Jim Williams has been watching birds and writing about their antics since before "Gilligan's Island" went into reruns. Join him for his unique insights, his everyday adventures and an open conversation about the birds in your back yard and beyond.
Perhaps you will see on youtube the video of a supposed attack on a small child in a Montreal park by what is identified as a Golden Eagle. It looks like the kind of thing that one birder might pass to another. Don't believe tit. Turns out it was a college assignment (?). A frequent poster to the email list BirdChat, Devorah Bennu, PhD, GrrlScientist, as she signs herself, first brought the video to attention, did some research, and most recently confirmed suspicions that it's faked. The bird has been identified as, most likely, an immature Steppe Eagle. This species is very common, and available to falconers or other bird fanciers. And to college students.
A friend began a grosbeak/waxwing trek a few days ago, beginning in Chisago County and working his way west to Wadena and Todd counties. He keeps lists by county, and this being an exceptional year for sightings of Pine Grosbeaks and Bohemian Waxwings, off he went from his Rochester home. Lots of miles, yes, but he had a good time.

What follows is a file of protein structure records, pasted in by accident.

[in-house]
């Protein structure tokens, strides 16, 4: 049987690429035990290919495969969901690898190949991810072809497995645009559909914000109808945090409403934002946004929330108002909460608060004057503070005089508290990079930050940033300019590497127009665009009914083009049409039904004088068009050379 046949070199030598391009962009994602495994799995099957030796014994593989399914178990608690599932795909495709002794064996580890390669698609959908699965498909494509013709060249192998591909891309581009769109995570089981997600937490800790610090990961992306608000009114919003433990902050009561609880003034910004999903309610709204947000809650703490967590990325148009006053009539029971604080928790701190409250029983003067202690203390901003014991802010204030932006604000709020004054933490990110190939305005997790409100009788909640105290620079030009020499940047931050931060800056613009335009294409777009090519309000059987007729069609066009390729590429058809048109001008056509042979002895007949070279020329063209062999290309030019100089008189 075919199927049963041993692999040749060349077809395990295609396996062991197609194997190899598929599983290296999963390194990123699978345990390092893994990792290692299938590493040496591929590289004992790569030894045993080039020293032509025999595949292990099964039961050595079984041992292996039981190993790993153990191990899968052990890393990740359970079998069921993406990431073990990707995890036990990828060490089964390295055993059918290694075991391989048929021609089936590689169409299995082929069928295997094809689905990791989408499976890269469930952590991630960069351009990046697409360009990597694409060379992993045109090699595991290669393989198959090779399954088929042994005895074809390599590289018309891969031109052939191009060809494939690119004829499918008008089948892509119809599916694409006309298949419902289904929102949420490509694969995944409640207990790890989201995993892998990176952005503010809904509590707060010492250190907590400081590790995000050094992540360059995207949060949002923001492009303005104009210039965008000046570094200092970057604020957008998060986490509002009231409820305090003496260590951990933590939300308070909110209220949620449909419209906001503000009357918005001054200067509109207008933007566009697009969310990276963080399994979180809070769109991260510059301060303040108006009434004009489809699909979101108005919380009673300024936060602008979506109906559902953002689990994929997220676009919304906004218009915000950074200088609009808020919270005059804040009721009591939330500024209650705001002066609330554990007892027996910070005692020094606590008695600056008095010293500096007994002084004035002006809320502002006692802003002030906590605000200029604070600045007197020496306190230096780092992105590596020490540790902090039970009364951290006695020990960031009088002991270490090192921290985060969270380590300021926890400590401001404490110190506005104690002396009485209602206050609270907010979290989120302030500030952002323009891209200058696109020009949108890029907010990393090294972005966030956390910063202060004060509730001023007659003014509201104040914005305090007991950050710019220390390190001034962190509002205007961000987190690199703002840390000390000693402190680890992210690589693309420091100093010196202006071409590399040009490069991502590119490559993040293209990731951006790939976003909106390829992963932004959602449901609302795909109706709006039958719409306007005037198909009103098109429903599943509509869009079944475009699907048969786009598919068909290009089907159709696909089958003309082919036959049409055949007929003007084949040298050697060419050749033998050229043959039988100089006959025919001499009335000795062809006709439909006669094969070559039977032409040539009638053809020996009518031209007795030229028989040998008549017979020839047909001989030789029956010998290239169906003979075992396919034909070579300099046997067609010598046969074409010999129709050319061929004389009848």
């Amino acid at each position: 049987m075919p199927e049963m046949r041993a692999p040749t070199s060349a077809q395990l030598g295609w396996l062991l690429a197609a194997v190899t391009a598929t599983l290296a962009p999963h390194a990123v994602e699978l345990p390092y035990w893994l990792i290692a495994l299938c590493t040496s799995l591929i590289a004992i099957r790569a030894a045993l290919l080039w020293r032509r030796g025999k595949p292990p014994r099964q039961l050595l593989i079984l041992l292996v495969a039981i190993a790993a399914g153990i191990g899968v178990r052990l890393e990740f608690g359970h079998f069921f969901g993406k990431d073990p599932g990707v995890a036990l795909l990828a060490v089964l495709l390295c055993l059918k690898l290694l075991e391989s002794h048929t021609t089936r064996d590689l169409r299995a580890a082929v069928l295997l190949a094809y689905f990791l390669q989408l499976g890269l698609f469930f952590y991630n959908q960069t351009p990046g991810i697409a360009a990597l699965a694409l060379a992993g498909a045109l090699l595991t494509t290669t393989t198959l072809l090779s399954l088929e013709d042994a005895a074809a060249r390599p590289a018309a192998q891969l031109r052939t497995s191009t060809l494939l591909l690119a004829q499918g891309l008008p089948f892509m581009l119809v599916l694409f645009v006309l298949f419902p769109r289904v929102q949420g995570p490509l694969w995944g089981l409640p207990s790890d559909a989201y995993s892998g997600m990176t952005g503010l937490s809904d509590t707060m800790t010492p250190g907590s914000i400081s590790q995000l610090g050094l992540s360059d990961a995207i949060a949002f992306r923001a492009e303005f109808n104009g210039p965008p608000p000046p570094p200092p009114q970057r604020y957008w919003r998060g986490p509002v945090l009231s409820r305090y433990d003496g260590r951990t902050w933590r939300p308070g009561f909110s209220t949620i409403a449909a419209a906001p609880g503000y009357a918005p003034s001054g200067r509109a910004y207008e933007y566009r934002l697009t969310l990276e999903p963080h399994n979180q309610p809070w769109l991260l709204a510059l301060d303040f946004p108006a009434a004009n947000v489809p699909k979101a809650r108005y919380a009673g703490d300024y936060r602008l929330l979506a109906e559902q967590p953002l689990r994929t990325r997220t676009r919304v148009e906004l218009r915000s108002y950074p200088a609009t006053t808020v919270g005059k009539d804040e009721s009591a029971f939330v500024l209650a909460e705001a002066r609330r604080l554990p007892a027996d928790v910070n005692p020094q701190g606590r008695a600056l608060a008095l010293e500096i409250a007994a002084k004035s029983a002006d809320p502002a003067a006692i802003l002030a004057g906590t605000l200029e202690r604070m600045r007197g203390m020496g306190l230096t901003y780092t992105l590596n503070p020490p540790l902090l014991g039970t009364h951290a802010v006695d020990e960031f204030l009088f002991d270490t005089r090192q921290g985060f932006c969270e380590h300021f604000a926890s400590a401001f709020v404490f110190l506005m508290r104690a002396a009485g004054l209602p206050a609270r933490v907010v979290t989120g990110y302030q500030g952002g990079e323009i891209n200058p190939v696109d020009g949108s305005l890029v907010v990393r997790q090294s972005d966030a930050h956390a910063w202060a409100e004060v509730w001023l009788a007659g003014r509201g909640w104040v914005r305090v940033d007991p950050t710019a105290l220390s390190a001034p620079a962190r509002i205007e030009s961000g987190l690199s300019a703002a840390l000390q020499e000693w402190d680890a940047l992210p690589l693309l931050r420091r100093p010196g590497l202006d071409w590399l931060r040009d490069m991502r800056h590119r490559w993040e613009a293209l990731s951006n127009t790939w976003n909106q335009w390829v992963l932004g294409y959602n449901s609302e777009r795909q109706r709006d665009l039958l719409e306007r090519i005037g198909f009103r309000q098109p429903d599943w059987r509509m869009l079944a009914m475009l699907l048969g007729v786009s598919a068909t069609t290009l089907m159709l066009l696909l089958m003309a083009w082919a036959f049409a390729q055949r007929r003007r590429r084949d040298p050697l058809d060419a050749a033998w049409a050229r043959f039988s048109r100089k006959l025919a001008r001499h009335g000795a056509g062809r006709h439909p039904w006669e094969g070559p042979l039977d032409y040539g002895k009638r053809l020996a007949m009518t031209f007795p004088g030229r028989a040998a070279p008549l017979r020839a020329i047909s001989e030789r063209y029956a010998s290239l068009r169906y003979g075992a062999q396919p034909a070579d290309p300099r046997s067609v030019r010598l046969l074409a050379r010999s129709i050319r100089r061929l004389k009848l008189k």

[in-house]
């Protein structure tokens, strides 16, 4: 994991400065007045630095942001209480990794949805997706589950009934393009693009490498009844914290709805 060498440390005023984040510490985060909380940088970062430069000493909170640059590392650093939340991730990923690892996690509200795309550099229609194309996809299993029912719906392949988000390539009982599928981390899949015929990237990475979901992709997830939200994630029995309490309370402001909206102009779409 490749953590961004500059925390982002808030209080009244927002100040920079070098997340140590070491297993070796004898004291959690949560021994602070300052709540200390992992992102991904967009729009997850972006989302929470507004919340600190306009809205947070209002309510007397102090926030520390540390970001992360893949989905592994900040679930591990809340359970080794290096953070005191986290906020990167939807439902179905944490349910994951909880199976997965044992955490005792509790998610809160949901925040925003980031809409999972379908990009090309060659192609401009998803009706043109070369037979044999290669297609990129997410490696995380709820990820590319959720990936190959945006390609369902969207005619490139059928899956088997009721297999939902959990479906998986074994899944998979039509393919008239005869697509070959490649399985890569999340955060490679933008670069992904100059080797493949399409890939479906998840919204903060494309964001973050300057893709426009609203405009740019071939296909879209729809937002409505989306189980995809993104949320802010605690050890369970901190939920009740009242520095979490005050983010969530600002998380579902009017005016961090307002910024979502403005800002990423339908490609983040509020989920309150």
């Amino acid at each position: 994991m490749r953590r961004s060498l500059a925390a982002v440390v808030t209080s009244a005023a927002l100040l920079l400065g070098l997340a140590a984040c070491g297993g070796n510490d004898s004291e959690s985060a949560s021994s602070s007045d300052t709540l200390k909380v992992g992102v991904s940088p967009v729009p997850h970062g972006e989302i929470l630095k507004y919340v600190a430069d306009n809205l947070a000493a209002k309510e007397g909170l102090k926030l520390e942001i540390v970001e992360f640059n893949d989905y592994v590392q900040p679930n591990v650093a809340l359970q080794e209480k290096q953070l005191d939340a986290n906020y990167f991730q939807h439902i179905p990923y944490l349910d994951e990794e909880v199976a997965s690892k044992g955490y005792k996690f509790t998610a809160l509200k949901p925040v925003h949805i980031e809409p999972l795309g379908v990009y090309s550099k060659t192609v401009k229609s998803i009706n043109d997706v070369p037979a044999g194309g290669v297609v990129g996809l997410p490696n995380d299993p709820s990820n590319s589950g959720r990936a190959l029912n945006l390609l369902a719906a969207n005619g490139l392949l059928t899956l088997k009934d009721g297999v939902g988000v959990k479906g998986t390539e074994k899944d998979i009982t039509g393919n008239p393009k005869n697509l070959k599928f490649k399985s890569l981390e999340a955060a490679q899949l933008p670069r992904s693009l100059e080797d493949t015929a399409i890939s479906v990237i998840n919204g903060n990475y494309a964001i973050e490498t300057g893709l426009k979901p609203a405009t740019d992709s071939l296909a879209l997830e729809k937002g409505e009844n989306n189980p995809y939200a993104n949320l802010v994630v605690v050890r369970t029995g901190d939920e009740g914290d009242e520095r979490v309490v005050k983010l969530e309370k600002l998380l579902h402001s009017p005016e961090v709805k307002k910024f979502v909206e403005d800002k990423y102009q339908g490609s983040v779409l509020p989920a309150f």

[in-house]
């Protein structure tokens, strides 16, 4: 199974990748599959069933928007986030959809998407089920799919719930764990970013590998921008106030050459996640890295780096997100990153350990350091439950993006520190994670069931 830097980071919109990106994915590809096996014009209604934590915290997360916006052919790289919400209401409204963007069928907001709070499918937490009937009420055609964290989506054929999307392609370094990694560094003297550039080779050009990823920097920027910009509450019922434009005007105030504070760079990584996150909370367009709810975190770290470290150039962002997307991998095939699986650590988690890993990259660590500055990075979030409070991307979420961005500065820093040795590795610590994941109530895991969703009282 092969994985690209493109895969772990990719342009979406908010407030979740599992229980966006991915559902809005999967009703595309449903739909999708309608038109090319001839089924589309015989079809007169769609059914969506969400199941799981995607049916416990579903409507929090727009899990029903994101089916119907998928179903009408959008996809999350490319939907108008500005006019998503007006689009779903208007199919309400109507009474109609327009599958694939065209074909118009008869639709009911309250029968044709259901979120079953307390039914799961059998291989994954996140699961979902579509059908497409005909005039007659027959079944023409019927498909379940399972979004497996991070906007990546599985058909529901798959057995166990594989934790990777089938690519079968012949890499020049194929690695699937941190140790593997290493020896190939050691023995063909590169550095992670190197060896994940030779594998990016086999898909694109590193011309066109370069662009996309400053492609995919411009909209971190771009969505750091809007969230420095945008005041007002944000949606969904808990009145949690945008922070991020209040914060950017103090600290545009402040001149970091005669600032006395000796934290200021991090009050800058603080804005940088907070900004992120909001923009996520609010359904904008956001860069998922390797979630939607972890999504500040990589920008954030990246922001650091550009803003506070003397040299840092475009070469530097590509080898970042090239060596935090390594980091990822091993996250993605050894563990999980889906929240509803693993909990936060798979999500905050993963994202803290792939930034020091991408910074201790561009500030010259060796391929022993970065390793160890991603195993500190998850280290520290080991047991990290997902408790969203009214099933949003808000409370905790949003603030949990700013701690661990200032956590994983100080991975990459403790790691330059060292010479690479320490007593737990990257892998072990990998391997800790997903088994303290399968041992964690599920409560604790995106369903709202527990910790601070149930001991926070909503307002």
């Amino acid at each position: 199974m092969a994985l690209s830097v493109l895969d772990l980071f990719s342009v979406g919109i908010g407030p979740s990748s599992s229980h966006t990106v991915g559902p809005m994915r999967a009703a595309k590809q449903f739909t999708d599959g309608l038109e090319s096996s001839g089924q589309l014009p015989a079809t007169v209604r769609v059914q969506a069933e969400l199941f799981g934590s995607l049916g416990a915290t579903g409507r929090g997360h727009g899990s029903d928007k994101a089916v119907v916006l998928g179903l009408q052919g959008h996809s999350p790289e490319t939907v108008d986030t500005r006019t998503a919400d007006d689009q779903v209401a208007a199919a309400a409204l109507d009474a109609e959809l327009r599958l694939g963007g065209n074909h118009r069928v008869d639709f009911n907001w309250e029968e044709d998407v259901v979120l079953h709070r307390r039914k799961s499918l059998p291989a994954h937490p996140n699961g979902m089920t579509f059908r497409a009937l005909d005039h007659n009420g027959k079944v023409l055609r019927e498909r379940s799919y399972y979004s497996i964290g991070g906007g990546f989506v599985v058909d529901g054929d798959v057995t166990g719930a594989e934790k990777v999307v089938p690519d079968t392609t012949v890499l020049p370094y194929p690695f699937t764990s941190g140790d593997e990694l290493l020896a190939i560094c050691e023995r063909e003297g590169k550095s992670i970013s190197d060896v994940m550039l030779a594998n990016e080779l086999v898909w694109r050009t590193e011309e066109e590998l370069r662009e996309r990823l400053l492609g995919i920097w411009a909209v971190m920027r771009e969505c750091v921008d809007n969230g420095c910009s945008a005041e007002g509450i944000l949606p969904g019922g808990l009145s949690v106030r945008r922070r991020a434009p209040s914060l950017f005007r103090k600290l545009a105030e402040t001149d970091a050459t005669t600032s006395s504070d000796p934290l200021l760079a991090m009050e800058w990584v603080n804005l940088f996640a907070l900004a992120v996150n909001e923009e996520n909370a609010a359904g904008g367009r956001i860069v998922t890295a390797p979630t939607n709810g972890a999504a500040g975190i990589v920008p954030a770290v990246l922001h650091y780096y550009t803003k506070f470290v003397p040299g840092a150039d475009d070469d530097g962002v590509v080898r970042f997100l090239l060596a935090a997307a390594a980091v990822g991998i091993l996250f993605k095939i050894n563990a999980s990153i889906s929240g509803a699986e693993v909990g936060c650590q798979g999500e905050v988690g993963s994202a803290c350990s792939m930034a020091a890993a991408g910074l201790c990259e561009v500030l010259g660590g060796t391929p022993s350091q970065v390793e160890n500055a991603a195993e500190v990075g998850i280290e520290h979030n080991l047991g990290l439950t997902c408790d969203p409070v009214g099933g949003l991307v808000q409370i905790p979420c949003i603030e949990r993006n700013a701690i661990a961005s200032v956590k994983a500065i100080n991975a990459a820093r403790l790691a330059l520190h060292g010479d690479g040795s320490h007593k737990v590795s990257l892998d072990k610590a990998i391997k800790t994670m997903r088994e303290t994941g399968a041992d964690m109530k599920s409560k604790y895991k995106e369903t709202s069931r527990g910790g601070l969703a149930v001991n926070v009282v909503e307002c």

I’ve been waiting for the waxwings to appear close to the metro area. Friend Bob found them in Kanabec County, which is pretty close. I figured it was worth a chance and some driving. I headed north on Highway 169, skipping Elk River and Princeton as search sites, beginning a block-by-block canvas for ornamental crab apple trees in Milaca. Both the grosbeaks and the waxwings are most easily found in those trees, feeding on apples.
I found Pine Grosbeaks in Milaca, Garrison, and Aitkin. I found a pair of Bohemian Waxwings in Garrison. The waxwings were birds of the day for me. They were sharing an apple tree with grosbeaks, the tree in the front yard of a house. That’s where you find ornamental crabs. Pointing cameras at people’s houses, uninvited, poses the obvious risk. But if you get out of the car to ask permission, the birds could be put to flight. Ask permission or apologize? The old question. I took half a dozen quick shots from the street, then pulled into the driveway to explain myself. The lady of the house said, sure, take photos. No problem. When I left her front steps the waxwings flew away.
The apple orchard near our home where I look two or three times a week for those birds was full of robins this morning, dozens of them. It’s the first time I’ve found any birds there for a couple of weeks. I’ll keep checking. Carlson Parkway, as it passes the west side of the Carlson Towers near the intersection of I-394 and I-494 in Minnetonka, is lined with ornamental crab apple trees, a quarter mile of bird potential. I’ll keep an eye on those, too. My waxwing pictures were not as good as I want. I need to find more of those birds.
Here is the pair of Garrison waxwings. Bohemians differ from Cedar Waxwings in subtle ways, the white patches on the wings the most obvious mark. If you look closely at the bird on the right you can see one of those white wing marks.
We went north this past weekend to visit friends and family. The route was cleverly created to offer birding opportunities that never materialized. Going to a specific site tomorrow to see yesterday's specific bird is a long-odds venture.